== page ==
Former Top Long Island Police Official Faces Trial

The former deputy commissioner, who retired last year, has pleaded not guilty to conspiracy and other charges

By Frank Eltman
|  Tuesday, Jan 15, 2013  |  Updated 5:35 PM EDT
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Former Top LI Police Official Faces Trial

AP

Former Nassau County Police Deputy Commissioner William Flanagan turns himself in at the Nassau County District Attorney's office in Mineola, N.Y., Thursday, March 1, 2012. He is one of three former Nassau County police officials indicted on charges that they provided special treatment for the son of a department benefactor. (AP Photo/Newsday, Howard Schnapp)

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A former high-ranking Long Island police official accepted hundreds of dollars in gift cards as thanks for pulling strings for the son of a wealthy benefactor suspected of stealing electronics from his high school, a prosecutor said Tuesday.

 
"He's compromised the institution of the Nassau County Police Department," Assistant District Attorney Christiana McSloy told jurors during opening statements in the trial of William Flanagan. The former deputy commissioner, who retired last year, has pleaded not guilty to conspiracy and other charges. If convicted, the 55-year-old Flanagan could be sentenced to up to four years in prison.
 
He and two other former police officials were indicted last year on charges they assisted a friend who was trying to quash a police investigation into allegations the friend's teenage son had stolen $10,000 of electronics equipment from his Long Island high school. The other two former police officials will be tried separately.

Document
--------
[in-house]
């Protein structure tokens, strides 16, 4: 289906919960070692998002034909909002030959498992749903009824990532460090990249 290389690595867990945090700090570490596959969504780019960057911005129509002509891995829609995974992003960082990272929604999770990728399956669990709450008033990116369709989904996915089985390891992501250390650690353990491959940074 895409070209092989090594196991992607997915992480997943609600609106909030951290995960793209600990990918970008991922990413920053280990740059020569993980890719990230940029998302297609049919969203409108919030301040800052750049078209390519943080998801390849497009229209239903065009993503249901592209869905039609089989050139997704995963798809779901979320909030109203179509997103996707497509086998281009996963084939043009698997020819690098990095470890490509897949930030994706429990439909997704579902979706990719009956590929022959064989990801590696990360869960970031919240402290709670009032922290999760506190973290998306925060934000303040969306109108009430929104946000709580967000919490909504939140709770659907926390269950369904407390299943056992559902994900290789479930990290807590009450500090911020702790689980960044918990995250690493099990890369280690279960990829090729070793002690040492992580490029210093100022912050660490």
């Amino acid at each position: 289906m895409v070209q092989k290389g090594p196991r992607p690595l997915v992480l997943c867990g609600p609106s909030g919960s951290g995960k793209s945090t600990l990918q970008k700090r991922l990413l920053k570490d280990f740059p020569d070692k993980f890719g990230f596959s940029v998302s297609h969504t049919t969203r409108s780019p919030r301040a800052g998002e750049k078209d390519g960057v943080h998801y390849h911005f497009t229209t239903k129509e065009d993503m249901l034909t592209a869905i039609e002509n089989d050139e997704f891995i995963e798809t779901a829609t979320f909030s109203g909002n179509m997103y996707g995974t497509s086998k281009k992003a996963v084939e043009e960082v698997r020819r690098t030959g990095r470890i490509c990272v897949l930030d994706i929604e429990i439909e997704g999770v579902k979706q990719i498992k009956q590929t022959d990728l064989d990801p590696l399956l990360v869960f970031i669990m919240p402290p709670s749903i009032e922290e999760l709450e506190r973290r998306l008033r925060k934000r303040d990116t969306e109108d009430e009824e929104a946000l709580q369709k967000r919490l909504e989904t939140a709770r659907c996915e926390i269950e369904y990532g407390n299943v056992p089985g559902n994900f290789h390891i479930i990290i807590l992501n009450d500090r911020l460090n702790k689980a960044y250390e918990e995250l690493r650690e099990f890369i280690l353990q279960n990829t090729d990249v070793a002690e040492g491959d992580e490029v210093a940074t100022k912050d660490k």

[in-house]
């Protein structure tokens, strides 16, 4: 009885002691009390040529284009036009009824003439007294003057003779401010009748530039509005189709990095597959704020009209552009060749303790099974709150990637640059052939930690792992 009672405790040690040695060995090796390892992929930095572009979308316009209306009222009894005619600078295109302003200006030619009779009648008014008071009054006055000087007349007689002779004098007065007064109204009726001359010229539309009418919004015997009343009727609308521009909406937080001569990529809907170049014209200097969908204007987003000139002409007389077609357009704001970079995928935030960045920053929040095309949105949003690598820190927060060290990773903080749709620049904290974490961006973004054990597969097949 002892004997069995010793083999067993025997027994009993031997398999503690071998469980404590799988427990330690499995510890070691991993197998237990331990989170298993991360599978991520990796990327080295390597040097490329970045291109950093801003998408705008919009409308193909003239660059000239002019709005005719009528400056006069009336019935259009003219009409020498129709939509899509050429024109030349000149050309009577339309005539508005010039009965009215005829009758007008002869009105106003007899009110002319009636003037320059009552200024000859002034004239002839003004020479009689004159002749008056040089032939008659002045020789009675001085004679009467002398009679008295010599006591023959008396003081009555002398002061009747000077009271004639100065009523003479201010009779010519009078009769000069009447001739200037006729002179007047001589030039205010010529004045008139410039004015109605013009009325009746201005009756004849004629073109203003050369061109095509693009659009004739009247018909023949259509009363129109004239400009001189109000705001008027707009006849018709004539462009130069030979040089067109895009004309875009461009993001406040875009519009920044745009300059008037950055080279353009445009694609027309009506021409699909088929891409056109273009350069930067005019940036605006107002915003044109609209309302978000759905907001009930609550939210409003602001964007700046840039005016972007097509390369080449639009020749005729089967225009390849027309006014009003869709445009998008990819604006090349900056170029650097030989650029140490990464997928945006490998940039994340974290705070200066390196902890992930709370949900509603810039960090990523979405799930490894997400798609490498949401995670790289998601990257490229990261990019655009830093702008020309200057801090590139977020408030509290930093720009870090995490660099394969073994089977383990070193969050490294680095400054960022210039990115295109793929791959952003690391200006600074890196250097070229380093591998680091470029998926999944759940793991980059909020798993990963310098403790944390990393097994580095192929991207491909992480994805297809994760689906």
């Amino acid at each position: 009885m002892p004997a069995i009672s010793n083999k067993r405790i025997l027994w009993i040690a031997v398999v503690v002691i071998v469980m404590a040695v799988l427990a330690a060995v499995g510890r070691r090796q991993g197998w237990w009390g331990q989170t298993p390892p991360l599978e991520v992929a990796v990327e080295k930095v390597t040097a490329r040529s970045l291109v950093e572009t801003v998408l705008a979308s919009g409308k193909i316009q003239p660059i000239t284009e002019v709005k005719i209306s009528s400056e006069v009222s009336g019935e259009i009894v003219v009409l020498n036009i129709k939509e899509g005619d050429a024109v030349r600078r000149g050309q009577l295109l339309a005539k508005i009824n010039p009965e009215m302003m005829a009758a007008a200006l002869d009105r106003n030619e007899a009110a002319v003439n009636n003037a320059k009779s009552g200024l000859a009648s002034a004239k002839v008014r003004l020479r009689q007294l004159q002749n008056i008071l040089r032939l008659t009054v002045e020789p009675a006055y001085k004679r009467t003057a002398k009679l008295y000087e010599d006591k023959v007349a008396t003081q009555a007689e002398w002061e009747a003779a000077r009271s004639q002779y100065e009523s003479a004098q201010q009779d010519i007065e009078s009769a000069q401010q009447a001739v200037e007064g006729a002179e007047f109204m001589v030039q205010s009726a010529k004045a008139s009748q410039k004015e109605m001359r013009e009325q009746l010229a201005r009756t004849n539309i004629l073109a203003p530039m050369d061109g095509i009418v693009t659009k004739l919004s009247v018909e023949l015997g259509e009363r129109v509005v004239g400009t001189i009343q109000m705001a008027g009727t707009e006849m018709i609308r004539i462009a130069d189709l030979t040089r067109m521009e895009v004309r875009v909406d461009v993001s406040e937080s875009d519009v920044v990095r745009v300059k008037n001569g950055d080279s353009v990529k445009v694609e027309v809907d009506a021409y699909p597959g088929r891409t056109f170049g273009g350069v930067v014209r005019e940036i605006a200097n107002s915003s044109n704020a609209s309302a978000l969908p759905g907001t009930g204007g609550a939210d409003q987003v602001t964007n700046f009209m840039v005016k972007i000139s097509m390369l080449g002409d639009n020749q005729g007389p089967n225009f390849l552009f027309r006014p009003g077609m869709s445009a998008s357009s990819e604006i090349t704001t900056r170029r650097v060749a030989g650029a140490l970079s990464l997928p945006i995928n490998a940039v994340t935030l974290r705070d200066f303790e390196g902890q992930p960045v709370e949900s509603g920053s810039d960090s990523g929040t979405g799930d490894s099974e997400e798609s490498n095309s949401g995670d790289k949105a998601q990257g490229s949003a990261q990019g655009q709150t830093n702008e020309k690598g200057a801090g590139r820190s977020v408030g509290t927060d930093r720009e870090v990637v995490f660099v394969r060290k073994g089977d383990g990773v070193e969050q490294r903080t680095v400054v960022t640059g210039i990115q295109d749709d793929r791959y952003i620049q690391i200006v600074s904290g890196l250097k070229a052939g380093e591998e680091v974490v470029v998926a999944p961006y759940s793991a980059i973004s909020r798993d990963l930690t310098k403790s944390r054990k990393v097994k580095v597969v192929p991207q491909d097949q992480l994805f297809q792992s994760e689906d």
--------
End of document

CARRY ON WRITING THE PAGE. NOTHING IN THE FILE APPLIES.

Prosecutors contend Flanagan and the other two took extraordinary steps to see that some of the electronics was returned to John F. Kennedy High School in Bellmore. They say the effort was made on behalf of Gary Parker, a partner in a Manhattan accounting firm and former member of the Nassau County Police Department Foundation. Parker's son, Gary, was suspected of stealing the equipment from the school; he pleaded guilty last year after the district attorney's office took over the investigation from police and was sentenced to up to three years in prison.
 
But in 2009, prosecutors say the elder Parker had telephone and email discussions with Flanagan and the other police brass over several months negotiating the return of the stolen property in exchange for no charges being filed.
 
The prosecutor said Tuesday that a day after Flanagan arranged for the return of the electronics equipment to the school, the deputy commissioner received a thank-you card from the Parkers that included several hundred dollars of gift cards to a steakhouse. McSloy said Flanagan then responded in an email that acknowledged receipt of the thank-you gift.
 
The elder Parker has not been charged with any crime. His attorney said last year when the charges were filed against Flanagan and the others that it's not unusual for private citizens to "work something out" with police to avoid charges. "It was worked out among the parties," lawyer Robert Schalk said. "The Parkers did nothing to influence the outcome."
 
Flanagan's attorney, Bruce Barket, also insisted in his opening statement to the jury that his client did nothing wrong in arranging to have the equipment returned. He described the accusations against Flanagan as a "bald-faced lie."
 

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